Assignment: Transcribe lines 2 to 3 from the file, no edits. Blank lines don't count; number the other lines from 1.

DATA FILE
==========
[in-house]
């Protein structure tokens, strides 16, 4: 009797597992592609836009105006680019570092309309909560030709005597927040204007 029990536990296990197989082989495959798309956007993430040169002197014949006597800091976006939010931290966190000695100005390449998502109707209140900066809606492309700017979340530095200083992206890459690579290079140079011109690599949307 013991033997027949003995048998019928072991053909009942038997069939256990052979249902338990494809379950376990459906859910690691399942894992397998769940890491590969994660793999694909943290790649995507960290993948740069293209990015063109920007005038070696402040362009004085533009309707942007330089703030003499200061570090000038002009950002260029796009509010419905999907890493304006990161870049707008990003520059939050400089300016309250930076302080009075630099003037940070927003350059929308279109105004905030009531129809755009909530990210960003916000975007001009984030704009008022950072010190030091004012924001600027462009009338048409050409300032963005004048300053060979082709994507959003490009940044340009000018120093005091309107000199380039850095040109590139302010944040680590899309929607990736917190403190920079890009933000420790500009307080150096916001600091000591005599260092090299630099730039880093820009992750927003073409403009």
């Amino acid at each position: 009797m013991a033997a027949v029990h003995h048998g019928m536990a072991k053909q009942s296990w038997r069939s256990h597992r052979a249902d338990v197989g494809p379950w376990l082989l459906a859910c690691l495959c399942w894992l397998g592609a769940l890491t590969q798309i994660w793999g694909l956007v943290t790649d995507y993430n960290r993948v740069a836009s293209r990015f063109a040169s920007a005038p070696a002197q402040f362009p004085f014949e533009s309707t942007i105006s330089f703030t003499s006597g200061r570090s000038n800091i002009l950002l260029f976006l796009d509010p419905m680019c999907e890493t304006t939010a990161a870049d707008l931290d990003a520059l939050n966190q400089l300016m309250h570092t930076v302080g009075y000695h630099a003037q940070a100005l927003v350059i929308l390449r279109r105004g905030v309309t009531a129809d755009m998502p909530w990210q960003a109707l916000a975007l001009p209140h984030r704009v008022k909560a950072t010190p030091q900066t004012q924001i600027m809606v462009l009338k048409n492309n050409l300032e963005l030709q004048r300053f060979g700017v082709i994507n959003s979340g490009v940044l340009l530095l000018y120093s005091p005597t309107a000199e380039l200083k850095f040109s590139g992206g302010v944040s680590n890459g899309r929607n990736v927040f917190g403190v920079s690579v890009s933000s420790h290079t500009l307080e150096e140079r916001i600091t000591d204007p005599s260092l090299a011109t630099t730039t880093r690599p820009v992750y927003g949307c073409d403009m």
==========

């Protein structure tokens, strides 16, 4: 009797597992592609836009105006680019570092309309909560030709005597927040204007 029990536990296990197989082989495959798309956007993430040169002197014949006597800091976006939010931290966190000695100005390449998502109707209140900066809606492309700017979340530095200083992206890459690579290079140079011109690599949307 013991033997027949003995048998019928072991053909009942038997069939256990052979249902338990494809379950376990459906859910690691399942894992397998769940890491590969994660793999694909943290790649995507960290993948740069293209990015063109920007005038070696402040362009004085533009309707942007330089703030003499200061570090000038002009950002260029796009509010419905999907890493304006990161870049707008990003520059939050400089300016309250930076302080009075630099003037940070927003350059929308279109105004905030009531129809755009909530990210960003916000975007001009984030704009008022950072010190030091004012924001600027462009009338048409050409300032963005004048300053060979082709994507959003490009940044340009000018120093005091309107000199380039850095040109590139302010944040680590899309929607990736917190403190920079890009933000420790500009307080150096916001600091000591005599260092090299630099730039880093820009992750927003073409403009």
């Amino acid at each position: 009797m013991a033997a027949v029990h003995h048998g019928m536990a072991k053909q009942s296990w038997r069939s256990h597992r052979a249902d338990v197989g494809p379950w376990l082989l459906a859910c690691l495959c399942w894992l397998g592609a769940l890491t590969q798309i994660w793999g694909l956007v943290t790649d995507y993430n960290r993948v740069a836009s293209r990015f063109a040169s920007a005038p070696a002197q402040f362009p004085f014949e533009s309707t942007i105006s330089f703030t003499s006597g200061r570090s000038n800091i002009l950002l260029f976006l796009d509010p419905m680019c999907e890493t304006t939010a990161a870049d707008l931290d990003a520059l939050n966190q400089l300016m309250h570092t930076v302080g009075y000695h630099a003037q940070a100005l927003v350059i929308l390449r279109r105004g905030v309309t009531a129809d755009m998502p909530w990210q960003a109707l916000a975007l001009p209140h984030r704009v008022k909560a950072t010190p030091q900066t004012q924001i600027m809606v462009l009338k048409n492309n050409l300032e963005l030709q004048r300053f060979g700017v082709i994507n959003s979340g490009v940044l340009l530095l000018y120093s005091p005597t309107a000199e380039l200083k850095f040109s590139g992206g302010v944040s680590n890459g899309r929607n990736v927040f917190g403190v920079s690579v890009s933000s420790h290079t500009l307080e150096e140079r916001i600091t000591d204007p005599s260092l090299a011109t630099t730039t880093r690599p820009v992750y927003g949307c073409d403009m």